I have also sown leeks, cabbage, broccoli, sage, parsley, basil and lettuce into my seed tray.
In addition to the new things I have sown I found a few sad looking seedlings of capsicum, eggplant and a mystery cucurbit, that didn't get planted out when they should have.
Now in reality these will probably amount to nothing, not only because they were left too long as seedlings but are also being planted at the wrong time of year.  However if I was just to throw them away I would never know if they had the possibility of becoming anything so hey why not.

Thursday, 12 May 2011

The Return of 80's Fashion

This week has been a bit of a busy one for us and saw the return of an 80's fashion icon, the Leg Warmer.

Jessie and her fancy Pink Leg Warmers

Jessie our puppy and my No1 garden helper had to be de-sexed and have her dew claws removed from her back legs.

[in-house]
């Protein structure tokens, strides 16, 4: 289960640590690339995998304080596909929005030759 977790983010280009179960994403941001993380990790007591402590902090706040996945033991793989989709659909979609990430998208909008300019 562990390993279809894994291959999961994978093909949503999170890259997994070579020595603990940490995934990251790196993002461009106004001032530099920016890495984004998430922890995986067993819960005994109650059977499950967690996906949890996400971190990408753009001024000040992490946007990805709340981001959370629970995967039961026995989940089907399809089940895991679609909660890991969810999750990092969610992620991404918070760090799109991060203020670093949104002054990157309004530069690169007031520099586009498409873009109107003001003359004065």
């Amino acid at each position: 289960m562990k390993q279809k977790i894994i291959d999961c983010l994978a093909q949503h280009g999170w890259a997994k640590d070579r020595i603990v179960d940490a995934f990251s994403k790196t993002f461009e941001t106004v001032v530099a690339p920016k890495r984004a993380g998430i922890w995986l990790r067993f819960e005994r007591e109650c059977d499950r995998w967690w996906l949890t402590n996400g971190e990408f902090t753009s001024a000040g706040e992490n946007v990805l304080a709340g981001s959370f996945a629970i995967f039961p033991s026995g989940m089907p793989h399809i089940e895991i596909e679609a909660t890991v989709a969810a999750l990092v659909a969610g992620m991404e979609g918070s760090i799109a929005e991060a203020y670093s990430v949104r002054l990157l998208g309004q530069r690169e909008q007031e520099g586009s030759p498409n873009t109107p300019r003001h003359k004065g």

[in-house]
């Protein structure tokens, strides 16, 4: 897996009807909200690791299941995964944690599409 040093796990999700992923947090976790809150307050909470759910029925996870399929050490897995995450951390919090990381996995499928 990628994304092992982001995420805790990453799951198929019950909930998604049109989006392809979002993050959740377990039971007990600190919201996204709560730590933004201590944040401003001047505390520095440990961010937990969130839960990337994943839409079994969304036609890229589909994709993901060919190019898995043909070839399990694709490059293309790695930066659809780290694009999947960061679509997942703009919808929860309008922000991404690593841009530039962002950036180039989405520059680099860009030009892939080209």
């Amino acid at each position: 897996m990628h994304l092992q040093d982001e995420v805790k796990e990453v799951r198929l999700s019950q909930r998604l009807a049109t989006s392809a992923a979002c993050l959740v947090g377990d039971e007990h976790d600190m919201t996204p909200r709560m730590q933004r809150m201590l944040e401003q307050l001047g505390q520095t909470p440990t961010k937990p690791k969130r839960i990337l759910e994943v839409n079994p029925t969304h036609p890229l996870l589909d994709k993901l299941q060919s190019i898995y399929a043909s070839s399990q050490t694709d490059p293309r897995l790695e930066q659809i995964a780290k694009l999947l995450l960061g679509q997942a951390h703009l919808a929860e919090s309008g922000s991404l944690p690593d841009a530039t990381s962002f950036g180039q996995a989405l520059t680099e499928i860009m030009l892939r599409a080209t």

A dew claw is the little extra toe/thumb up by the wrist (if dogs have a wrist) of a dog and it is on the inside of their leg with it's own little claw.  Dogs use the front ones for holding on to things but the rear ones do not have much of a use and I believe they are left over from when dogs climbed trees for prey (but I am not 100% sure).
Dew Claw removal is a common procedure on dogs, although it may not always be necessary and you should follow your vets advice, and it is mainly done on the rear claws.
Dew claw removal is done for safety reasons not aesthetic ones as they are not that visible without looking for them. Generally they are removed in active dogs as they can often get caught, tear and cause bigger issues.
Not every breed of dog will have rear dew claws and out of a litter of pups not every pup may have them.

In Jessie's case her rear dew claws were not attached internally by any bone or ligament and kind of just flapped about if you touched them.  This was all checked out by the vet when we got her and he advised having the rear ones removed when she was getting fixed as she was already under anesthetic and as an active dog they could cause her issues.

So she had her surgery and she was a sad sleepy puppy for the rest of that day but she looked oh so cute in her leg warmers.